|Colorado, United States|
(projects i'm involved in)
(projects i'm following)
Posted by Mike Wood over 11 years ago
Let's say you live in a typical American subdivision built in the last 30 years, maybe one that looks something like this:
If you do, you probably know there's no topsoil. But there was topsoil before that virgin prairie/forest was flattened to make garages for SUV's and safety playgrounds for safe kids, right? What happened to it?
Well, we can't use topsoil as structural fill -- dirt that goes under houses and streets. It gets stripped off the project site first, and buried in non-structural spaces, like easements. That's the strip highlighted in the next image:
It could be 10 feet wide or 30. There could be 6 inches of topsoil buried there, or maybe 8 feet or more. There might be some, but buried under several feet of mineral soil. Or, as this only applies to fill areas (where the grade was raised from the original, as opposed to cut areas) there might be none. One near certainty is that there won't be any close to the house.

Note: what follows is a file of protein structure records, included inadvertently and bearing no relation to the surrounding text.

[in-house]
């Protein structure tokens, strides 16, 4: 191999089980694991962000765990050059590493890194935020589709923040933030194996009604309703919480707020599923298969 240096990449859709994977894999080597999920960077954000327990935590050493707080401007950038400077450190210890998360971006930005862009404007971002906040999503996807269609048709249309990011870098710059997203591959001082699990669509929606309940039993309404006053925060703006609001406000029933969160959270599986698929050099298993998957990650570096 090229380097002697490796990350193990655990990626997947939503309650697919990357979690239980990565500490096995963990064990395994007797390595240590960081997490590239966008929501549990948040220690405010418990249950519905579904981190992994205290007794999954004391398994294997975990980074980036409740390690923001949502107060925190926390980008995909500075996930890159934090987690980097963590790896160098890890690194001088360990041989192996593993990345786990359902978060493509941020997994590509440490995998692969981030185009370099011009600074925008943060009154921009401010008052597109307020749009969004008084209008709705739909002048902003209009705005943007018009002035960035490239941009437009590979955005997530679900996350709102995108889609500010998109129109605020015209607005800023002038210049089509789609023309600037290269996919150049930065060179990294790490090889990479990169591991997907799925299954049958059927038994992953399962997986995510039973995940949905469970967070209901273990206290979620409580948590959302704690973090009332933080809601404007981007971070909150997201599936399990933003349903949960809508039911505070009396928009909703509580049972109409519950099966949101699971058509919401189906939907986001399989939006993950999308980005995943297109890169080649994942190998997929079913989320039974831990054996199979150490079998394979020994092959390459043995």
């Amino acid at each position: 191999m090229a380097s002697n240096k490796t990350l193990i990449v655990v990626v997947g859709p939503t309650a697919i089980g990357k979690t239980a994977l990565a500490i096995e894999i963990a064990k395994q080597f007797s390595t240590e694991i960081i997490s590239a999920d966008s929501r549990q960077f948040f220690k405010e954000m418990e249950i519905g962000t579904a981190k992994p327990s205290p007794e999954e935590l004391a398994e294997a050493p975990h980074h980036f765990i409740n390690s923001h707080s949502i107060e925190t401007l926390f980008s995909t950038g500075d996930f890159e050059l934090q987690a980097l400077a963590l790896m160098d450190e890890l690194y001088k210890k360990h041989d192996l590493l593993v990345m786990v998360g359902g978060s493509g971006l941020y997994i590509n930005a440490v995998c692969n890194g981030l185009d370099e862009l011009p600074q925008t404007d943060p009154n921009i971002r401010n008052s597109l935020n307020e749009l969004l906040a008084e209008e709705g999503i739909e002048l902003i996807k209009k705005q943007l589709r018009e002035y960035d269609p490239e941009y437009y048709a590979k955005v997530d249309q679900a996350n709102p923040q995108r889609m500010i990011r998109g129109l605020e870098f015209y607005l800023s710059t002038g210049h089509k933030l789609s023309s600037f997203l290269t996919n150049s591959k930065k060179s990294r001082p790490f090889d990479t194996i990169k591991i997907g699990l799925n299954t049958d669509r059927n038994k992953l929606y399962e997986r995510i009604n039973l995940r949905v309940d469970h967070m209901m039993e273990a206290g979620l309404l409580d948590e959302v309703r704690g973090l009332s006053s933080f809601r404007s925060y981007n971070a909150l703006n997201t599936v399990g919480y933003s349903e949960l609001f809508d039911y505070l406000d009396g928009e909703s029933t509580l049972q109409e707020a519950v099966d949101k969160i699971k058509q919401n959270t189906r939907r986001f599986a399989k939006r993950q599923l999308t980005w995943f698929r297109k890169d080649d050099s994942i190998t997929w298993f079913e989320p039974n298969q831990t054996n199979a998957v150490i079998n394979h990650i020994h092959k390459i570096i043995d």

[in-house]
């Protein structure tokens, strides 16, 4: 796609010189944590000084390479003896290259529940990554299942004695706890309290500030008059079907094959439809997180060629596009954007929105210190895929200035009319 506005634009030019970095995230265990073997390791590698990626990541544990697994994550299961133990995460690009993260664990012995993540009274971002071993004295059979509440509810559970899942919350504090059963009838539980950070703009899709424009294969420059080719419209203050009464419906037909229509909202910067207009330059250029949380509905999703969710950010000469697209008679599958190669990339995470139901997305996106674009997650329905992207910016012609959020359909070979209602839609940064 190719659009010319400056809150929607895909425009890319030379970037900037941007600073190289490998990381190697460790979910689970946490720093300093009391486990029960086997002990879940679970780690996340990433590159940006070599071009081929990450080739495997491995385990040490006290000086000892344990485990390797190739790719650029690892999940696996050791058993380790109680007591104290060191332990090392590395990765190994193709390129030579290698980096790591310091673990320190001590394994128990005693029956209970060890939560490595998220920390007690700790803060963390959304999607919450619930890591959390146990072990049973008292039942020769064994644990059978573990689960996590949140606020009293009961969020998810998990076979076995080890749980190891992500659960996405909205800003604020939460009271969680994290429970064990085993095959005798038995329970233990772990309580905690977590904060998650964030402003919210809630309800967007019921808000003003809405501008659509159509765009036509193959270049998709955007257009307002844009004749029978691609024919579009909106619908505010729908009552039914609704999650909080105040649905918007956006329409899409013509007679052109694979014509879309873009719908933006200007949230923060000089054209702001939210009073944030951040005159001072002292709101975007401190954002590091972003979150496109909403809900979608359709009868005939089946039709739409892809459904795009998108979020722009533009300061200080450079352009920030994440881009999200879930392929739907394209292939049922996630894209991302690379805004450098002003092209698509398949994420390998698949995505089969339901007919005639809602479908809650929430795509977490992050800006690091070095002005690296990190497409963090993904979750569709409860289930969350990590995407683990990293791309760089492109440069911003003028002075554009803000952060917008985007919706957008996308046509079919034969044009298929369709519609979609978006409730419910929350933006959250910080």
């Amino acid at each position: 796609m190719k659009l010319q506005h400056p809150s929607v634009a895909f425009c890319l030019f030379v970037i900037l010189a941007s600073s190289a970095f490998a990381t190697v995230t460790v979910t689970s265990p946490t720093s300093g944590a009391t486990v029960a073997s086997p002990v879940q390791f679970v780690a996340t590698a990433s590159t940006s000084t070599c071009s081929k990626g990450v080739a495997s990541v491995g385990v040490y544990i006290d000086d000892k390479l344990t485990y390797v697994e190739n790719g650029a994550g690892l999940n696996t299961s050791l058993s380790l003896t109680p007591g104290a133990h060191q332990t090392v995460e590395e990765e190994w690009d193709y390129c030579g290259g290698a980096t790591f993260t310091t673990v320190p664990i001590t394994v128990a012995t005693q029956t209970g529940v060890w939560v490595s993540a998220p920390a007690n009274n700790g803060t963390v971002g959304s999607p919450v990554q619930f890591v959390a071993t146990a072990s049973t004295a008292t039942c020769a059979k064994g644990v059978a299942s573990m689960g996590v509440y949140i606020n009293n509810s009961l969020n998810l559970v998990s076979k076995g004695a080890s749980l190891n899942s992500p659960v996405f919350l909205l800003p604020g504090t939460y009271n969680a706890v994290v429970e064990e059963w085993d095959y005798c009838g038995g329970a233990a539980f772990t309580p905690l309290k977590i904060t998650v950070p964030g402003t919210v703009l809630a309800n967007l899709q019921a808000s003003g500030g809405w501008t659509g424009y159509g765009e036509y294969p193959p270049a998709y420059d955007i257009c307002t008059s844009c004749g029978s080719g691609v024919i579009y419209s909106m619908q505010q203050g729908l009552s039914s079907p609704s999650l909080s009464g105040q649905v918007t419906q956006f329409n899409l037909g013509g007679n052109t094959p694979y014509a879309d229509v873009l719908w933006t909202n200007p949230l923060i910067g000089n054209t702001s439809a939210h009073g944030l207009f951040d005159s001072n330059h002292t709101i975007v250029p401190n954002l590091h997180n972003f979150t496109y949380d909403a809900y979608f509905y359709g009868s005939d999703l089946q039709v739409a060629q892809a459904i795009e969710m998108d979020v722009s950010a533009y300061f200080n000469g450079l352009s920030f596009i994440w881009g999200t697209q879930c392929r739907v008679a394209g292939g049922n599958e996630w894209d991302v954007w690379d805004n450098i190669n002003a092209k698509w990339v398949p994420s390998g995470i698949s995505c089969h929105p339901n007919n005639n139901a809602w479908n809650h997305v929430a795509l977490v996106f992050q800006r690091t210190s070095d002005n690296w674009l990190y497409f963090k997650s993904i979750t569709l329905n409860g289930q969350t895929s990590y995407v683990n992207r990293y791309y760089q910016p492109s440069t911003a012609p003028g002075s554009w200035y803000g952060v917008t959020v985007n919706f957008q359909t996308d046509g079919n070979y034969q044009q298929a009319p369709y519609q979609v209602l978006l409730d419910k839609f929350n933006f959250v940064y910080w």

But on the off chance your backyard is in the right spot, it doesn't hurt to take a shovel, dig a hole by your back fence, and see if you find that buried topsoil. It would make an excellent spot to plant trees (thus blocking your view of the naked elderly neighbor), and deep-rooted nutrient raisers like comfrey.
A bit more complex arrangement:
If you can get your hands on the original grading plan at your local planning authority, it should show where the cuts and fills were. Otherwise, Google Maps and guesswork might pay off. Or not.
Somewhere out there, a permie might find this to be useful information.
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